In the January/February 2009 issue of the Roseville City News, an article regarding the City’s change to a conservation-based rate structure generated questions from residents wanting to learn more about the impacts on homeowners.
The information presented below addresses those questions and provides additional information on the new rate structure.
The change to a conservation-based rate structure was in response to requirements in a new State Law, but also reflects the societal belief that water is a limited resource and as such, the City ought to encourage conservation. The concept of encouraging water conservation was also emphasized by citizens and stakeholders during the Imagine Roseville 2025 process.
Under the new rate structure, a typical home would see an increase of 5% from 2008 as measured over an entire calendar year. This is comparable to increases in prior years. However, those households that typically have less-than-average water usage, say 10-15,000 gallons per quarter, will see a higher percentage increase. This paradox did not go unnoticed by City Officials. The reason is due to an implicit subsidy that was present under the old rate structure. In short, higher-volume users subsidized lower-volume users – and had been for decades. For some homeowners, the subsidy amounted to $10 per quarter or more. Under a conservation-based rate structure, this subsidy must be eliminated.
To explain further, we must look at how the City accounts for its water and sewer operations.
Like most municipalities, the City incurs both fixed and variable costs in providing water and sewer services to homeowners. The City’s rate structure was designed to recoup these costs using both a fixed or ‘base’ fee that is charged equally to all homeowners, as well as a variable or ‘usage’ fee that fluctuates depending on how much water each household uses.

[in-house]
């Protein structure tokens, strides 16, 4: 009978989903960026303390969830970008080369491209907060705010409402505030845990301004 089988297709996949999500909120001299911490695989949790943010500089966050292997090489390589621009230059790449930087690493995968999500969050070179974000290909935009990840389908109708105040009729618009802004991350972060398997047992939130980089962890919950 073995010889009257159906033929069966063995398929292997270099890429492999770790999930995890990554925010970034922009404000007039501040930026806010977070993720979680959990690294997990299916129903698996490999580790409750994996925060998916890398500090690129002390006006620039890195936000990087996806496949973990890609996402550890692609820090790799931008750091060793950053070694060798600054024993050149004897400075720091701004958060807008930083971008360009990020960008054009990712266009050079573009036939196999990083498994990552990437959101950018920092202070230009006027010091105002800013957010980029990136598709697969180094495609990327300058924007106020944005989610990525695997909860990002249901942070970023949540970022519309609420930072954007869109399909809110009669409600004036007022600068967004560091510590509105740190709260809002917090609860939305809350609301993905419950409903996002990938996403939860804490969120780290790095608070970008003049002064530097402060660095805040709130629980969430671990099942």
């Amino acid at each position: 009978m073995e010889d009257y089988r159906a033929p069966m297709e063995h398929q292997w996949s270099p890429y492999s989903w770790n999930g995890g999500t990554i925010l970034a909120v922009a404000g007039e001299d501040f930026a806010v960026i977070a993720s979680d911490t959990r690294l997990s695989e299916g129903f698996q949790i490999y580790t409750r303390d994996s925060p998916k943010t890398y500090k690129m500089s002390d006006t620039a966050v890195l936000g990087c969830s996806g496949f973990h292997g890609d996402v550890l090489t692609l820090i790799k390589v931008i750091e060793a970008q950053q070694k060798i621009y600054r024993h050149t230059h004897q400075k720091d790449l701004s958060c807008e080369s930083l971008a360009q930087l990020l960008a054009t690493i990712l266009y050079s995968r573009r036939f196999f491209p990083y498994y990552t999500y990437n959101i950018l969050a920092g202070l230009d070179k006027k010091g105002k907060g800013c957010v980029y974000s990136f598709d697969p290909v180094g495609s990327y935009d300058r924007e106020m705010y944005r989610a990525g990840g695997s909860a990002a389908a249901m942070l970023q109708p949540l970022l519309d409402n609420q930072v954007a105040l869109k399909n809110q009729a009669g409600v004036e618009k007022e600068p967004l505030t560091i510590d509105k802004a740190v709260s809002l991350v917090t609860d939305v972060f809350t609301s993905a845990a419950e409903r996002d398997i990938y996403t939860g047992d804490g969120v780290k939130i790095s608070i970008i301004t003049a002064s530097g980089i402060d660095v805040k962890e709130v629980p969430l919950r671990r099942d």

Conceptually, the base fee should be set at an amount that is commensurate with the cost of simply ensuring that water and sewer services is available; i.e., to maintain existing water and sewer mains. Historically however, and for reasons that aren’t entirely known, the City’s base fee was set at a level that did not generate enough revenue to maintain these mains including those that lead up to individual homes. The difference had to be made up with the usage fee.
This rate-setting practice doesn’t necessarily present a problem as long as households continue to use the same amount of water they always have. However, under a conservation-based rate structure households are encouraged to use less water, which in turn means that they will pay less in usage fees. But because the usage fees helped defray the costs to maintain and replace water and sewer infrastructure, a decline in water consumption would result in less money available to replace that infrastructure. To avoid this, the City needed to increase the base fee to an amount that was sufficient to meet the City’s infrastructure needs. At the same time, this enabled the City to lower the usage fee because it no longer had to help fund infrastructure and could now be used exclusively to pay for the variable costs.
With the 2009 Utility Rate Structure, the City’s base fee now reflects the true cost of making water and sewer service available, and the usage fee reflects the sole cost of actually purchasing the water and treating the wastewater. With these changes, the savings realized from homeowners’ water conservation efforts will now be transparent.
For most homeowners the 2009 Rate structure will amount to an increase of approximately $5-15 on your quarterly bill, assuming your household consumption is unchanged. Homeowners can minimize this increase by employing water conservation measures such as; fixing any water leaks, reducing the water used for lawn and garden irrigation, taking shorter showers, and installing newer household appliances that are designed to minimize water use.
If you have any further questions on the impact of these rate changes, please contact Chris Miller, Finance Director by email at: email@example.com, or by phone at: 651-792-7031.